Is it possible that the ssd firmware goes bananas when the host writing is much less than typical? It might be a use case that Crucial/Micron never tested. It was about two months ago, when the Remaining Life reached 95%, that I took steps to significantly reduce host writing (moving the Firefox profile to a hard drive, setting a simlink so the CyberPower UPS logs to hard drive instead of ssd, disabling Comodo's antivirus scanning within compressed archives, etc) yet the rate of decrease in Remaining Life has accelerated since then. Over the approximately 7 months that the ssd has been in use, its WAF has averaged 6.75 (the Feb 9 value in the table above) which is an order of magnitude less than the WAF values of recent days. It could be a coincidence, though, since Windows, MSI drivers and other software have received updates that might be responsible.

Any suggestions about what I should try?

Is it reasonable to request warranty replacement of the ssd?
 
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@Maxxify, the ~6 average WAF over the drive's first ~5 months seems irrelevant. The main issue is that WAF is now around 60, an order of magnitude higher. Because WAF is now so huge, it's not comforting that the ssd could last over a decade if its WAF were to average "only" 6.75 over that decade. At the current tiny Average Host Write Rate (less than 0.1 MBytes/second) and huge WAF, the drive might barely exceed its 5 year warranty, but I wouldn't want to be forced to maintain the current tiny write rate; that would be an unreasonable restriction.

@Mr.Spock, I don't see how writing caused by the pagefile, the vm or Temp files could explain the huge WAF. Also, the pagefile, vm and Temp files are already accounted for because those writes are included in the Average Host Writes, which is tiny. Furthermore, I moved the pagefile to a hard drive many months ago. I almost never run the vm... not once during the last month. Comodo periodically wrote a lot of temporary files to the ssd when its weekly Full Scan was set to virus-scan compressed archives, which is why I decided to disable scanning of compressed archives after the ssd Remaining Life reached 95%. (An alternative would be to learn where Comodo writes those temporary files and create a symlink from there to a folder on a hard drive.)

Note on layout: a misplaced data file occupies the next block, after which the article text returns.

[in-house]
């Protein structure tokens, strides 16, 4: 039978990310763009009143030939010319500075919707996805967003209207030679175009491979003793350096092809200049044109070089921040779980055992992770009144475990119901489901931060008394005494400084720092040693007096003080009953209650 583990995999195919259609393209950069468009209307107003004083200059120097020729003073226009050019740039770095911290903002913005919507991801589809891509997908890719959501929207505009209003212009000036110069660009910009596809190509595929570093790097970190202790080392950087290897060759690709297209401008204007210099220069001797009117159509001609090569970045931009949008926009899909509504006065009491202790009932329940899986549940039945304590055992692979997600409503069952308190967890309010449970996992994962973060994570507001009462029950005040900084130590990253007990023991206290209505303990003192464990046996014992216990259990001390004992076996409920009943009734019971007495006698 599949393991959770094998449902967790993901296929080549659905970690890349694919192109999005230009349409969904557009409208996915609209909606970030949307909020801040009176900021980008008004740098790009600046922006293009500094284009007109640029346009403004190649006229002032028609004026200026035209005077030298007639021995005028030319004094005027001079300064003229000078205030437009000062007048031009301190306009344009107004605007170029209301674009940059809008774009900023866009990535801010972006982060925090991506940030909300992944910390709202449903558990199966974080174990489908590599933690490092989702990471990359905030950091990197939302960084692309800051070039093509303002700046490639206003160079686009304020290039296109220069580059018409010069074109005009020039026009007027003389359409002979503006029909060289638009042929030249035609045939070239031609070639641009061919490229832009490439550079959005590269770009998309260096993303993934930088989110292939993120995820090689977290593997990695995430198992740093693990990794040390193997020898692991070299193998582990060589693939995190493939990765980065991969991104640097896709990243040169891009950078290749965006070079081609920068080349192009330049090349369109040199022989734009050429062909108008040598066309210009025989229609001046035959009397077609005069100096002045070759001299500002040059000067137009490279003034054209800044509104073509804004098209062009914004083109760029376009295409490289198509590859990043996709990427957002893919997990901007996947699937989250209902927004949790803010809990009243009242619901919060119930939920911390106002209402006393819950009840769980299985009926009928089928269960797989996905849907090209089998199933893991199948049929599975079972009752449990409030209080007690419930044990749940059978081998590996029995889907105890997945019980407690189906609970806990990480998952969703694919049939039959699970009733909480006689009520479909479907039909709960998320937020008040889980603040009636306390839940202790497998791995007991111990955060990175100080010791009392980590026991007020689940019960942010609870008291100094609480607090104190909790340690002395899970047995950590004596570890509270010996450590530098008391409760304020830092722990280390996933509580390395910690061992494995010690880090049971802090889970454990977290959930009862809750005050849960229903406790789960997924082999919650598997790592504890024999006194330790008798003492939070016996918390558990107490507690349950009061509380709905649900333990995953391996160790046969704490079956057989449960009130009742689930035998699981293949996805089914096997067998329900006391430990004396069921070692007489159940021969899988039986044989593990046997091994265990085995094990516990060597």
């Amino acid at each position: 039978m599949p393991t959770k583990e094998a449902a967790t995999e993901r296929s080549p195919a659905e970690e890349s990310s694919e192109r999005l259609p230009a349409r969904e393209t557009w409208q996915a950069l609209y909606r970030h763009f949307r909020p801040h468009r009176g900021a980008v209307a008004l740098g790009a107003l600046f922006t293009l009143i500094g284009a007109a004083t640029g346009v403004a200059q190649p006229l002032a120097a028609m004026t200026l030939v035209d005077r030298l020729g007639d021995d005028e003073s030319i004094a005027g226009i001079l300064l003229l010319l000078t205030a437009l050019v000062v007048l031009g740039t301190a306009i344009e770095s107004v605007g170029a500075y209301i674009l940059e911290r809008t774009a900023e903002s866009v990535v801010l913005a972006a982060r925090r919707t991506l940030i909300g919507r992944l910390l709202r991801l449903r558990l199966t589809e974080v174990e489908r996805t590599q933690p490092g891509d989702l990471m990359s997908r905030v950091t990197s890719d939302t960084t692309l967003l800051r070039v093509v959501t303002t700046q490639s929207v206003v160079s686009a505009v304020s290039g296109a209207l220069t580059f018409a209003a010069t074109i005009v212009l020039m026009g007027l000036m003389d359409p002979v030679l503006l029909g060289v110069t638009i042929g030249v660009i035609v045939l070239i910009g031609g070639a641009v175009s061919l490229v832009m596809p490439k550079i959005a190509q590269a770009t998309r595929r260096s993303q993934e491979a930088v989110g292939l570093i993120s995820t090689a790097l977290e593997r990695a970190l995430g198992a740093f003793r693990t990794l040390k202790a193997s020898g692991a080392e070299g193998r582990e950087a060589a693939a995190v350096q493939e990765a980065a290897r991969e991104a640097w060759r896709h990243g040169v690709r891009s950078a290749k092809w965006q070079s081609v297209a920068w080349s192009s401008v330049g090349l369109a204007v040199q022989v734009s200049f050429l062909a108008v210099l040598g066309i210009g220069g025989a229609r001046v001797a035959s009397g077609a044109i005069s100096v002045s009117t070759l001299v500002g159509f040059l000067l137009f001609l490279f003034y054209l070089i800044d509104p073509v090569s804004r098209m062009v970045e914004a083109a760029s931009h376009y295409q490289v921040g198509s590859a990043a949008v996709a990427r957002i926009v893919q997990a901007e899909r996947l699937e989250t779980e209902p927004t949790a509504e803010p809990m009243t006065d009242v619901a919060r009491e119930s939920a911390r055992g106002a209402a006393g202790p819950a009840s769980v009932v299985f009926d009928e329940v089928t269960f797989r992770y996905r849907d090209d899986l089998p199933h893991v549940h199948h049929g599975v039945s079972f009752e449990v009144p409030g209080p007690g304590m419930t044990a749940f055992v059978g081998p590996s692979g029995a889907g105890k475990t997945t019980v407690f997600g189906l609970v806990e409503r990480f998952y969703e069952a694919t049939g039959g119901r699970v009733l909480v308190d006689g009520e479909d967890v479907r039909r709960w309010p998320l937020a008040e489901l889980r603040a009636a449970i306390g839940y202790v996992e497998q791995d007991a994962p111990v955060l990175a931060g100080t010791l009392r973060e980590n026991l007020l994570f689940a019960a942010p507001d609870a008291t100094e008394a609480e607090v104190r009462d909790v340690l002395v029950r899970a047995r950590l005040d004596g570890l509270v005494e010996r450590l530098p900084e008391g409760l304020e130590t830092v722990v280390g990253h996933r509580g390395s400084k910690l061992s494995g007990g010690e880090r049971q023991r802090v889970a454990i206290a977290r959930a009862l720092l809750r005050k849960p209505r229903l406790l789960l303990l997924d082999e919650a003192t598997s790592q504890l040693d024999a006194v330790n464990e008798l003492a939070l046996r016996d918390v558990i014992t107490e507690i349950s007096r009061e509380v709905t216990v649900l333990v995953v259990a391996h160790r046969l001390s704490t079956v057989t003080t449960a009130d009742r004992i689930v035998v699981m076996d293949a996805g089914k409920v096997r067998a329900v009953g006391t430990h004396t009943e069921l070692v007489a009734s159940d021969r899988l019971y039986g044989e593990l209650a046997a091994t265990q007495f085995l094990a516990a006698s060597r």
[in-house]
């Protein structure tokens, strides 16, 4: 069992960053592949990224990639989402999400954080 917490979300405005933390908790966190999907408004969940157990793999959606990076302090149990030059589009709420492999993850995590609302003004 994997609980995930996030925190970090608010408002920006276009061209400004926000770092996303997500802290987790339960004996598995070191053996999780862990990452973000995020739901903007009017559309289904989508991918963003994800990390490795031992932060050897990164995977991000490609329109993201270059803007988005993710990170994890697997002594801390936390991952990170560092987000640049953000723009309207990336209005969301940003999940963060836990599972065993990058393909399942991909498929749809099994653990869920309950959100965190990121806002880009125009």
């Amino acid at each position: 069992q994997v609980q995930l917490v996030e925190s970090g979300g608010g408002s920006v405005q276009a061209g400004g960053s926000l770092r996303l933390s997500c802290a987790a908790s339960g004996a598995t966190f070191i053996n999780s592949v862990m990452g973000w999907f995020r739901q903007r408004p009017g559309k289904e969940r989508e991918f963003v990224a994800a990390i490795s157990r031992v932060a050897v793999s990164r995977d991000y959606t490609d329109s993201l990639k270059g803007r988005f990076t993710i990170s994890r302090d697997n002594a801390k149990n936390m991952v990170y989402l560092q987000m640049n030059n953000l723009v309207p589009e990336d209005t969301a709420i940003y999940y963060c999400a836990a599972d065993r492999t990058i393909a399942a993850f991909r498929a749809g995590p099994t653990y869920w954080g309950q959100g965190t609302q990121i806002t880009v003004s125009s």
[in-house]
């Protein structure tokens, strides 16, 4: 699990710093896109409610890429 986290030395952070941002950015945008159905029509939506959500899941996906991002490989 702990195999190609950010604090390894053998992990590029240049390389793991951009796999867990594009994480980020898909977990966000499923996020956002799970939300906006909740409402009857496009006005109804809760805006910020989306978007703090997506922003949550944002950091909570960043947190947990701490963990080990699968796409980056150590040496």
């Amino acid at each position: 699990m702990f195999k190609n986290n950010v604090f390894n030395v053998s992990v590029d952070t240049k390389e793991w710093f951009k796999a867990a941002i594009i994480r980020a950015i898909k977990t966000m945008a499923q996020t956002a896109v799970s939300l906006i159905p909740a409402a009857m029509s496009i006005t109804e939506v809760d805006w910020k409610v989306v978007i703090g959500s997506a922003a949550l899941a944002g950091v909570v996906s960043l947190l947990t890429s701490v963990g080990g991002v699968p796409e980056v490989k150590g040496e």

According to Storage Executive, the ssd's firmware is up to date (and it's the same version as when the drive was new, M3CR023). I don't know how to check whether the firmware is a "bad one" but I presume it's not bad if it's up to date, and Micron tech support didn't say it was bad.

According to the BIOS, AHCI is enabled.

The Average Block Erase Count incremented to 109 while I wrote this post. <sigh>
 
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@Mr.Spock: I think you're confirming there's a big problem, because 6+ years is unreasonably short given the tiny 0.1 MBytes/second Average Host Write Rate.

Not sure what you mean by "95-97% RL is about right." RL is 93% and was 95% about 6 weeks ago.

Here's an additional mystery I just noticed: The S.M.A.R.T. "Power On Hours" is 968. That's only about 40 days, even though the ssd has been in service since last summer and the pc has been on and set to Never Sleep for nearly all of the last 5 months. Here's an excerpt about Power On Hours from Micron's S.M.A.R.T. Attributes document: